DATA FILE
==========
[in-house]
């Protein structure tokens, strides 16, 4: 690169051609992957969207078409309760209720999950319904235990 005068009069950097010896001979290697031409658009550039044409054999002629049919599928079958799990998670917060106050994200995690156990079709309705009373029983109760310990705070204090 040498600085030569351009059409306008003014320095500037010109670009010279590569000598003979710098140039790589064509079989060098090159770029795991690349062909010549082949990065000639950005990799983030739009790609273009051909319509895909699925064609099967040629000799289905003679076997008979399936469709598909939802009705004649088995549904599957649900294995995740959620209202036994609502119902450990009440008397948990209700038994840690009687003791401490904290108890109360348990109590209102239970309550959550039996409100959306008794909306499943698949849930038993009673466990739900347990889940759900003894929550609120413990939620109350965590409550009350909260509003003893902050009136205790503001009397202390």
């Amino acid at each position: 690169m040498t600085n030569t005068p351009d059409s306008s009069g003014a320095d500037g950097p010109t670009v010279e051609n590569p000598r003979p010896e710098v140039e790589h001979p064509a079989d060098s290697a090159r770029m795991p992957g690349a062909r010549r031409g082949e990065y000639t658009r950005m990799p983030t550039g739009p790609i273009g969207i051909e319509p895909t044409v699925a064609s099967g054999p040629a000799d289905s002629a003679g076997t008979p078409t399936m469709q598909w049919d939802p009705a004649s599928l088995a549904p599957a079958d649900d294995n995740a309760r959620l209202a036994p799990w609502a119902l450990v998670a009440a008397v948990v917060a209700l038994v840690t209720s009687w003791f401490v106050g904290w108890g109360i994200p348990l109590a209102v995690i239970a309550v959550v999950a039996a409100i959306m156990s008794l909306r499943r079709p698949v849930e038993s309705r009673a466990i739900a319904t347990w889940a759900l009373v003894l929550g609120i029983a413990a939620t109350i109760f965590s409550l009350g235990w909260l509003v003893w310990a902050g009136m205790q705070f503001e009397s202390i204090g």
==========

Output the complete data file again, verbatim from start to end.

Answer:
[in-house]
């Protein structure tokens, strides 16, 4: 690169051609992957969207078409309760209720999950319904235990 005068009069950097010896001979290697031409658009550039044409054999002629049919599928079958799990998670917060106050994200995690156990079709309705009373029983109760310990705070204090 040498600085030569351009059409306008003014320095500037010109670009010279590569000598003979710098140039790589064509079989060098090159770029795991690349062909010549082949990065000639950005990799983030739009790609273009051909319509895909699925064609099967040629000799289905003679076997008979399936469709598909939802009705004649088995549904599957649900294995995740959620209202036994609502119902450990009440008397948990209700038994840690009687003791401490904290108890109360348990109590209102239970309550959550039996409100959306008794909306499943698949849930038993009673466990739900347990889940759900003894929550609120413990939620109350965590409550009350909260509003003893902050009136205790503001009397202390």
């Amino acid at each position: 690169m040498t600085n030569t005068p351009d059409s306008s009069g003014a320095d500037g950097p010109t670009v010279e051609n590569p000598r003979p010896e710098v140039e790589h001979p064509a079989d060098s290697a090159r770029m795991p992957g690349a062909r010549r031409g082949e990065y000639t658009r950005m990799p983030t550039g739009p790609i273009g969207i051909e319509p895909t044409v699925a064609s099967g054999p040629a000799d289905s002629a003679g076997t008979p078409t399936m469709q598909w049919d939802p009705a004649s599928l088995a549904p599957a079958d649900d294995n995740a309760r959620l209202a036994p799990w609502a119902l450990v998670a009440a008397v948990v917060a209700l038994v840690t209720s009687w003791f401490v106050g904290w108890g109360i994200p348990l109590a209102v995690i239970a309550v959550v999950a039996a409100i959306m156990s008794l909306r499943r079709p698949v849930e038993s309705r009673a466990i739900a319904t347990w889940a759900l009373v003894l929550g609120i029983a413990a939620t109350i109760f965590s409550l009350g235990w909260l509003v003893w310990a902050g009136m205790q705070f503001e009397s202390i204090g």